Archive for February, 2013

Bottled: Worm Burner Barleywine

Sunday, February 24th, 2013

bourbon barrel aged worm burner barleywine

I brewed Work Burner Barleywine back in November. It was a bit of “garbage” beer as I threw in some malts that needed to purged from the inventory. This beer also was the first one brewed after trying to determine why, at least to my perception, my high gravity home brews were coming across with high alcohol in the aroma/flavor. The beer sat in the basement on a heat pad, connected to a temperature gauge and wrapped in a blanket to keep it at 68 degrees. This process seems to have helped on a taste of the beer out of the barrel. A couple of weeks will be the real test.

Removing the bung from the barrel allowed the character of the beer to come out. It smelled fantastic: vanilla, oak, bourbon and molasses headed the sensation. I couldn’t stop quaffing the beer. Racking to a bottling bucket continued the onslaught of the barrel aging on the nose.

The beer did drop from 1.016 to 1.014 while in the barrel. The taste, of the flat beer, was dominated by the barrel but didn’t kill my palate with alcohol. Success???

I always use the bottle priming calculator from It would probably easier to look back in my notes but the computer is always on; much easier than paging through the note book. 😉 I used 2.7 ounces of priming sugar in two ups of tap water, boiled for 15 minutes.

Because the aroma was so fantastic, I am going to be have a hard time not popping a cap before it is fully carbonated. Now let’s hope it meets my expectations. Enjoy!

Useless Fact: A fully loaded supertanker travelling at normal speed takes a least twenty minutes to stop.

Last Bottle: Brett Backspin Belgian Pale Ale

Friday, February 22nd, 2013

brett backspin belgian pale ale

In my short home brewing career (four years) many beers have come and gone without much fanfare. The last bottle of most beers wasn’t much of of a thought and, in some cases, didn’t come quick enough. Heck, I think I have some bottles of two year old IPA.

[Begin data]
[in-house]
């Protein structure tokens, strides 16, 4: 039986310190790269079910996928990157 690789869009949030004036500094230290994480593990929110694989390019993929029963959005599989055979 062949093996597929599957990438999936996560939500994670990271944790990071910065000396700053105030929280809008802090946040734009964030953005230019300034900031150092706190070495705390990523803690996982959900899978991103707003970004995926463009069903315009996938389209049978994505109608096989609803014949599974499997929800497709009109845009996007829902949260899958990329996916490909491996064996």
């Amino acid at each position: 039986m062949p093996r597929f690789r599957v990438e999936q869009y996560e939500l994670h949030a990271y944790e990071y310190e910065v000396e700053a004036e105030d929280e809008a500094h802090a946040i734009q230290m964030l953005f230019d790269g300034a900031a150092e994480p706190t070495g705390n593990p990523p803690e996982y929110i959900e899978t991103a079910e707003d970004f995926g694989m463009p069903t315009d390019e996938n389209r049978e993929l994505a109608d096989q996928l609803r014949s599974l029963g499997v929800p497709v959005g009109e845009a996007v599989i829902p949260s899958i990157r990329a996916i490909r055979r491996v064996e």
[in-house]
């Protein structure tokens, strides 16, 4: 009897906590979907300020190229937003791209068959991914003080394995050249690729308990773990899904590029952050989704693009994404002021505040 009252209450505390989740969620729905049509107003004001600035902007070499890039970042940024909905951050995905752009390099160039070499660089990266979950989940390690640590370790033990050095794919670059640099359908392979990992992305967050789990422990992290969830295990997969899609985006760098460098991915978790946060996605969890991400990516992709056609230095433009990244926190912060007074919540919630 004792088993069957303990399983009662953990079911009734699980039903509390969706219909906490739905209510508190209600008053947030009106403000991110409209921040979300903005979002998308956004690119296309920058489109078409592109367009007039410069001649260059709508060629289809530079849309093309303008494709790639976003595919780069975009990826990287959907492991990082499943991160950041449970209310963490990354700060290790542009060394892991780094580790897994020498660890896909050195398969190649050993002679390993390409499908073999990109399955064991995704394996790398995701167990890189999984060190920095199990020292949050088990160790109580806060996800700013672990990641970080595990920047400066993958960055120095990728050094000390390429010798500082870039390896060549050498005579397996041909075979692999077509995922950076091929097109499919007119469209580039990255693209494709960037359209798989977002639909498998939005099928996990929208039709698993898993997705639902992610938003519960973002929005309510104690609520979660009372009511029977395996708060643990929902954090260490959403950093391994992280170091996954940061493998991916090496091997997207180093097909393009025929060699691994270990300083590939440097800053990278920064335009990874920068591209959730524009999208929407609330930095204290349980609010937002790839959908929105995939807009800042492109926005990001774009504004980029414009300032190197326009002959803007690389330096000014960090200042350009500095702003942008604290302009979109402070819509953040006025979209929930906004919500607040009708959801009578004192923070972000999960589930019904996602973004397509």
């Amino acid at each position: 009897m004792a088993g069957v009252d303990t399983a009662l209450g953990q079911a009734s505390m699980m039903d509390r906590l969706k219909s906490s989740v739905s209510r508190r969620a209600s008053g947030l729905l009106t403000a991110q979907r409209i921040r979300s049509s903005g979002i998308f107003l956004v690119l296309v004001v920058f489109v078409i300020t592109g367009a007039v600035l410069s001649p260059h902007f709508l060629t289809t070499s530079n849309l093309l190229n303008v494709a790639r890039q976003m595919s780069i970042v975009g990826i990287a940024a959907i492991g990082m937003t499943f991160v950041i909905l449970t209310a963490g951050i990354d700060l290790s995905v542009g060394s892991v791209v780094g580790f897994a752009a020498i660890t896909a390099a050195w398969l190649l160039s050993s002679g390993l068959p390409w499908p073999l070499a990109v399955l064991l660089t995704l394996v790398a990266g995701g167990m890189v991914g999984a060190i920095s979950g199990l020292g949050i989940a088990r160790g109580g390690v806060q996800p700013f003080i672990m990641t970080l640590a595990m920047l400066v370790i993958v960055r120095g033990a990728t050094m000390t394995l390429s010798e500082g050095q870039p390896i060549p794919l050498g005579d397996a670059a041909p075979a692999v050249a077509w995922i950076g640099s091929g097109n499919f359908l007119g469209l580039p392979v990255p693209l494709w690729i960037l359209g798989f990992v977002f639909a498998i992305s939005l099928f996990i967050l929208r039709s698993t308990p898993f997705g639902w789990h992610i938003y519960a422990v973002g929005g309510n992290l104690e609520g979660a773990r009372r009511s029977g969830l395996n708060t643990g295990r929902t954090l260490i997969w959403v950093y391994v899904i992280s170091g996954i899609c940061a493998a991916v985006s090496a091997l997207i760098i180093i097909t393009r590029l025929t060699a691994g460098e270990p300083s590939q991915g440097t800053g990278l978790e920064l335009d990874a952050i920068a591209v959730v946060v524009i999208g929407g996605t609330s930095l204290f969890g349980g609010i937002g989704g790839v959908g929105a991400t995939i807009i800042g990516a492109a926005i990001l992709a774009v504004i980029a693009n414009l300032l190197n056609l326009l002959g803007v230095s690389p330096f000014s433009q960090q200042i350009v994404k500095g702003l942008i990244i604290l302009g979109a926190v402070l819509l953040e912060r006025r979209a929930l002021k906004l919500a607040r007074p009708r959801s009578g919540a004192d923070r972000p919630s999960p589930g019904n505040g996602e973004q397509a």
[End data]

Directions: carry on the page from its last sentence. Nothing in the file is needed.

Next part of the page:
Why should Brett Backspin be any different? Simply it is my favorite beer that I have ever brewed. I had to pay hommage to the beer as well as compare notes from seven months ago.

Look: Not much as changed from the original look of this beer. Worth noting that is it extremely clear. Original notes: Clear accents the golden hue with a pure white lacing that doesn’t have depth or staying power. Lacing is sporadic, mildly dotting the glass throughout.

Aroma: Green grape/white wine and pear have become much more dominant; still extremely pleasant. Different from “regular” yeast and so much more rewarding. Original notes: Delicate. Complex. Gentle white wine permeates along with pleasing yet docile pear accent. Laid back grain scents add a backbone to the aroma.

Taste: Similar to the nose that both Brett characteristics have picked it up a notch. Amazingly they are still harmonious with each other. Orginal notes: The white wine (green grape but w/ alcohol maybe) greets first, stemming from the nose. Carries throughout the beer. Pear picks it up a notch, creating more of balancing act. Fragile. Grains again show here.

Drinkability: Very refreshing, especially in the summer months but a cold winter day didn’t hinder the enjoyment. Dries the palate. Original notes: Light body without a question. Carbonation adds a nice elegance to the beer. One of the few times I have dialed it in well.

Overall: This beer was fantastic. I hate that this was my last bottle. So good when young but awesome at this point in time. Going to be brewed again soon. One I need to have a bottle of in the cellar all the time! Original notes: The Brett is there but not as pronounced as I would have liked. But as I continue mull this beer over, maybe that isn’t a bad thing. A delicate, yet complex beer has its place. The body is very light. After hearing an interview with Chad Yakobson, I might have to throw some oats in the next batch to hold up the body. That said, this is one light, easy drinking beer.

Useless Fact: The reason firehouses have circular stairways is from the days of yore when the engines were pulled by horses. The horses were stabled on the ground floor and figured out how to walk up straight staircases.